The 2023 Outlook for the Latin American insurance sector is neutral in most markets based on stable industry profile and operating environments (IPOE).
According to Fitch Ratings, the sector outlook considers premium growth aligned with economic growth, normalization of life and health loss ratios to pre-pandemic levels, and pricing adjustments in non-life business lines that may benefit underwriting performance.
However, financial market volatility may affect profitability in some markets.
Fitch expects the insurance sectors in Colombia, El Salvador, Peru and Chilean Non-Life will deteriorate, considering that lower economic growth, currency depreciations and persisting high levels of inflation may continue to affect non-life business claims costs, especially the auto business line that may not be completely offset by pricing adjustments.
Sovereign ratings and their potential effects in IPOEs will influence some insurance sectors, given that investment portfolios remain exposed to government bonds, and operations are concentrated in domestic economies.
Insurance companies remain highly influenced by sovereigns, due to significant exposure to government bonds and the concentration of operations in the domestic economy.
Life and health segments will have better performance in 2022 due to a downward trend in loss ratios, mainly life and coronavirus-related health, rising renewal prices and higher interest rates, which will compensate for the increase in medical care, consultation and treatment costs.
Non-life sector profitability will be exposed to the negative effects of currency fluctuations, supply chain restrictions, higher inflation and rising reinsurance costs. A downward scenario would be influenced by social and political tensions due to elections in several countries and higher volatility in investment portfolios.
Persistent high inflation and rapidly rising interest rates affect various insurance markets within Latin America.
The report discusses how these factors affect Latin American insurance companies, with a focus on Brazil, Chile, Colombia, Mexico and Peru — the five largest insurance markets that Fitch covers in the region.
Fitch developed economic scenarios for the LatAm insurance industry to help judge insurers’ resilience and exposure to the impact of rising inflation and interest rates, as well as any possible related recessions.
An economic scenario where rapidly rising interest rates and high inflation persists into 2023 would likely trigger deteriorating insurance sector outlooks and negative rating actions on individual insurers in LatAm. Furthermore, negative rating actions would likely be driven by related sovereign ratings actions.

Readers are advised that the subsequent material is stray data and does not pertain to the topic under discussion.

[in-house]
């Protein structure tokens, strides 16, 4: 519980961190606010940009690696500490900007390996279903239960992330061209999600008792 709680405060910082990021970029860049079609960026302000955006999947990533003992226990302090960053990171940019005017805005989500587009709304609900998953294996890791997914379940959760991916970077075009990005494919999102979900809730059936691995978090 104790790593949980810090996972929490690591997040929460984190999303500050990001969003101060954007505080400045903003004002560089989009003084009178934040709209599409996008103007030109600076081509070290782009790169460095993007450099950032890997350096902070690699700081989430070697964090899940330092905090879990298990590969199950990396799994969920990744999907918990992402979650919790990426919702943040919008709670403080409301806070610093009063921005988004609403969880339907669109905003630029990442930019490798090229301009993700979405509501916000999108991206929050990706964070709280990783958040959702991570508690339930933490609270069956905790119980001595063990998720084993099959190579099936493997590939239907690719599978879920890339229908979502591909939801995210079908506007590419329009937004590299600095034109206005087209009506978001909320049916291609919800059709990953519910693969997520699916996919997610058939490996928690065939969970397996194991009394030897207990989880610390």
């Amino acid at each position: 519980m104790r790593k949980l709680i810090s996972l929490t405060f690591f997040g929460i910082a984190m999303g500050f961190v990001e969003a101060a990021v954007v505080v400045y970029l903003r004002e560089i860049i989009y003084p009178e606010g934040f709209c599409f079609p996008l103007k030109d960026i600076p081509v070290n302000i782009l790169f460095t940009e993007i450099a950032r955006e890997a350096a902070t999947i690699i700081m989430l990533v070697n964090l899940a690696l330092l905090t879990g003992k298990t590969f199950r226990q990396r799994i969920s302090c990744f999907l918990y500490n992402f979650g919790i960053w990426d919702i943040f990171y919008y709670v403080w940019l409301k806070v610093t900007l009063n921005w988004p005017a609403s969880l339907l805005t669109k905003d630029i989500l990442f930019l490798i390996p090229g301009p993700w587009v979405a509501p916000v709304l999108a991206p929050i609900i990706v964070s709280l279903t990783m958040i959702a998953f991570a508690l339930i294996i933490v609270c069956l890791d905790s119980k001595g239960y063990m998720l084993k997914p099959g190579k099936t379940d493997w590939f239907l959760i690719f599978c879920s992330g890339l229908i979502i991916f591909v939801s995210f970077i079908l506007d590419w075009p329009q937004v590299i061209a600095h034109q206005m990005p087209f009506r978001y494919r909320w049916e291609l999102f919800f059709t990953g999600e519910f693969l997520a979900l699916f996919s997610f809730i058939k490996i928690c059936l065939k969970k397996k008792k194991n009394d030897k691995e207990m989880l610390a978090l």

Pressures would be greatest in the non-life, health and reinsurance sectors. Insurer’s earnings are likely to be affected by the volatile claims performance on some inflation-sensitive business lines, but will also benefit from increased market rates as central banks tighten monetary policy.
Financial income from investment portfolios is an important component for the overall earnings of LatAm insurance companies. Income from investments across LatAm is highly correlated with interest rates and inflation as most investment portfolios are comprised of fixed-income securities attached to floating-rate interest rates and inflation. Investment portfolios of a large group of insurers in the region are comprised mainly of government or local private fixed-income securities.
Prolonged recessionary conditions can put pressure on sovereign ratings. Sovereign downgrades can directly affect the risk profile of insurers’ investment portfolios and deteriorate the credit quality.
Fitch’s market scoring of the industry profile and operating environment (IPOE), which is also linked to the scoring of individual insurers’ company profiles, can likely be affected by sovereign rating actions.
For a notable cross section of Rating Outlooks to turn Negative, beyond those related mainly to sovereign actions, and for systemic downgrades to start to occur in LatAm, we believe a stress environment would need to develop reflecting persistently high inflation and policy interest rates into 2024 and beyond, which could cause prolonged and deeper recessions in the noted countries.
by Yana Keller